In these songs García Abril intertwines two opposing ideas into an inseparable dialogue: imaginary folklore, in the pianistic conception, and direct data, or real folklore, in the vocal line. The aesthetic antecedent for this treatment goes back to Asturiana from the Siete canciones populares españolas by Manuel de Falla, although with greater technical complexity in the piano in García Abril’s work. The piano not only takes up a melody, but also re-creates it, evokes it, frames it and projects it with lyricism, fantasy and freedom.

The actual sources of the fourteen songs are basically to be found, in order of importance, in the following song-books: 40 canciones asturianas, by Baldomero Fernández (1914); 20 canciones asturianas, by Manuel del Fresno (1931); and, now and again, the song-book by Hurtado, Cien cantos populares asturianos (1890), and the song-book by Torner. To these must be added the four previously mentioned songs based on lyrics by Delestal. In the pianistic conception of the songs, García Abril employs some stylistic features, such as modal ambiguity and tonal fluctuation; the use of counter-melodies, which are derived, as though it were a process of internalisation, from small cells of the vocal melody; rhythmic variety; and, the search for a suggestive colour which liberates, enriches and individualises each of the fourteen songs.

[1] Vaqueiras. The vaqueirada, termed a “tambourine dance” by folklorists, is a form of singing and dance characteristic of the vaqueiros de alzada (highland herdsmen), inhabitants of the highland herding huts in western Asturias who, as a distinct social group, developed quite peculiar expressions of folklore. Composed in 3/8 time, these vaqueiradas, taken chiefly from Baldomero Fernández (Nos. 21 and 22) and Torner, present several melodic modalities, threaded together by a melody which is heard in the piano prelude and is derived from a melodic ornament, a sort of melisma, that closes every vaqueira. Modal ambiguity, rhythmic counterbeats and displacements and heterometres are some of the characteristics lending vigour and strength to these vaqueiras. As in folk music, the vocal range is limited, moving between a and g’ on the final “Ey!”.

[2] Non te pares a mió puerta (Don’t stop at my door) is a charming song in three sections. The song comes from the song-book by Baldomero Fernández (No. 30), keeping the initial key of E flat major, although with a slightly polytonal treatment using an open C minor on the piano. The middle section, “Amor siento y amor canto” (“Love I feel and love I sing”), develops the composer’s own vocal melody for original lyrics by Delestal, a sort of variation of this moving song of romantic disenchantment.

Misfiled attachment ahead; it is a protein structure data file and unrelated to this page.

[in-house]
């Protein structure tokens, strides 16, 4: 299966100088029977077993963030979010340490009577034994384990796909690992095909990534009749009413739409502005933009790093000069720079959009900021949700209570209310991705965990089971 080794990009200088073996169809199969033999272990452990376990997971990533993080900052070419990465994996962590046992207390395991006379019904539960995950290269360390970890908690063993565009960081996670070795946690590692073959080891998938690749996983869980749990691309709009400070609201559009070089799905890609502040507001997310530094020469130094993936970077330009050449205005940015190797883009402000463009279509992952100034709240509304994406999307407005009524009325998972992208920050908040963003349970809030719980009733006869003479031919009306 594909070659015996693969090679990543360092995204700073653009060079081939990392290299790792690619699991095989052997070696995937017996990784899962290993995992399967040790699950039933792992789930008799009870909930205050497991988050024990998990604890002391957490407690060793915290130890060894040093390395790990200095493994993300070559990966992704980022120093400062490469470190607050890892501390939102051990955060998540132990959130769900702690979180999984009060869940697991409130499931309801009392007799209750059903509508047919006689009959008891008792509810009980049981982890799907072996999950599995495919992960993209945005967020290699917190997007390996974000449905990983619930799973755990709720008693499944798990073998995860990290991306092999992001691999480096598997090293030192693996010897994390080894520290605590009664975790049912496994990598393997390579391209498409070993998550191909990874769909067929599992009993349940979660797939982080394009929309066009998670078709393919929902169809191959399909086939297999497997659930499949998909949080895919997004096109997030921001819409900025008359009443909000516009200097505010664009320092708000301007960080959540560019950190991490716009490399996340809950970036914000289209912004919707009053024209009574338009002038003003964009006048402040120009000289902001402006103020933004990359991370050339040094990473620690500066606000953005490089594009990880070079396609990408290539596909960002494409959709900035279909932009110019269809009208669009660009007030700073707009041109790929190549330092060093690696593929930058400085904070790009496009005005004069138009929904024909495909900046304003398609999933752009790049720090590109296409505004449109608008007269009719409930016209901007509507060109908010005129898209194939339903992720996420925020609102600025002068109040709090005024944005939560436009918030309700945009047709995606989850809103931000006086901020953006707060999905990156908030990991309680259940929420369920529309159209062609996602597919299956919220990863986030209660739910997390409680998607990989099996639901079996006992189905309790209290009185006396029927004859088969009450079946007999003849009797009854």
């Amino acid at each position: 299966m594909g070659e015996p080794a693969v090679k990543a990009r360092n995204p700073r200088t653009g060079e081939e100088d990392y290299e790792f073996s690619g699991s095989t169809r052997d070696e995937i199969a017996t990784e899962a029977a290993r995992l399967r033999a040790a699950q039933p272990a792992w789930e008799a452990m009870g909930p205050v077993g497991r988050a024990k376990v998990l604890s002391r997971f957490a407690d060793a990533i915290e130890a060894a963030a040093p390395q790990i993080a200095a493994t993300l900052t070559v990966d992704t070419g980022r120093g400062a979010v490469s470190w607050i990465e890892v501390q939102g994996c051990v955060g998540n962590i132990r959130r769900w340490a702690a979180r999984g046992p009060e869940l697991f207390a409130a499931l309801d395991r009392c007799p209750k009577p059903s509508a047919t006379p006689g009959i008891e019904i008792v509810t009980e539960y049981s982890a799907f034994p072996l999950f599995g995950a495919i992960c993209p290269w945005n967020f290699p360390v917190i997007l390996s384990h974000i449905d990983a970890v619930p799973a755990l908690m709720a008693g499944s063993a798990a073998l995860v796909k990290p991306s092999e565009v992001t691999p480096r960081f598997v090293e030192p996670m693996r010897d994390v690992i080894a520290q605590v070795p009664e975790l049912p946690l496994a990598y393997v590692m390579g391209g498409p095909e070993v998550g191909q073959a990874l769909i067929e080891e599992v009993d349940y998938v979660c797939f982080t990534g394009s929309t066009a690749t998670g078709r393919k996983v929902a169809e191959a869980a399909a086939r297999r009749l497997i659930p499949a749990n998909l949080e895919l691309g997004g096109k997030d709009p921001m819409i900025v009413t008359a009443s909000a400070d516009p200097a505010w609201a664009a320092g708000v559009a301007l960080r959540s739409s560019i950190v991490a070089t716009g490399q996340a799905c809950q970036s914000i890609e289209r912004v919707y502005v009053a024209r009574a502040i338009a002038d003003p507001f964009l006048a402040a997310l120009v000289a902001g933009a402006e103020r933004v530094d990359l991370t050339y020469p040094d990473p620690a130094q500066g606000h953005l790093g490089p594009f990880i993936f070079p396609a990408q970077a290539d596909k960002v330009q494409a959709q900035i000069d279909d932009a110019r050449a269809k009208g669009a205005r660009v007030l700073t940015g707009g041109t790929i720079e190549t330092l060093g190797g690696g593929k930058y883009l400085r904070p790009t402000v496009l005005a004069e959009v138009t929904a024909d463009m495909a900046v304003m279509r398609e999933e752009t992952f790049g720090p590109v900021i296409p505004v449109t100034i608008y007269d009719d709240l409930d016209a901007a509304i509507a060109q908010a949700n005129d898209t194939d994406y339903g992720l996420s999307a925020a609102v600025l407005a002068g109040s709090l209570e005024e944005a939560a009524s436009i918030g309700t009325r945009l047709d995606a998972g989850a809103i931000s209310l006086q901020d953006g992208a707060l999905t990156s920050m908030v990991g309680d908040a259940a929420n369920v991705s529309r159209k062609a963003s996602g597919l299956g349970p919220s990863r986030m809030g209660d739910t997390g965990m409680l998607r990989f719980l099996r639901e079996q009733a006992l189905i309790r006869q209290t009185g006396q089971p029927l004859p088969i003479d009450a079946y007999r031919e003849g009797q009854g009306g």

[3] Ayer vite na fonte (Yesterday I saw you at the fountain) is based on the song-book by Manuel del Fresno (No. 9), with which it shares the initial key of F sharp minor. The piano prelude, intercalated with the vocal melody, gives the piece a very descriptive, plastic nature. While conserving the traditional lyrics, García Abril modifies and varies the melody with tremendous expressive naturalness in the middle section, “sospiro por amores que yo tenía” (“I sigh for loves I once had”). The tessitura of the voice oscillates between F sharp and F sharp an octave higher in the coda.

[4] Tengo de subir al puerto (I have to climb to the pass) has a theme taken from the song-book by Baldomero Fernández (No. 33). This song was made popular in Asturias by the singer José Manuel González, “El Presi”. In the predominant key of F sharp minor, the initial piano motif prevails throughout the piece, recreating the melismatic ornament of the voice on the words “¡qué haré yo!” (“What am I to do!”), which close each verse.

[5] The source of Yo no soy marinero (I am not a sailor) is to be found in Baldomero Fernández (No. 10). In the key of C minor, the repetition of quaver chords creates a lively rhythmic tension. The middle section, beginning with “Si el amor es cadena no es de hierro” (“If love is a chain, it is not of iron”), is a variation written by León Delestal over which the composer lays an original melodic line. Once again the melodic creation is linked quite naturally with the folk-song on which it is based.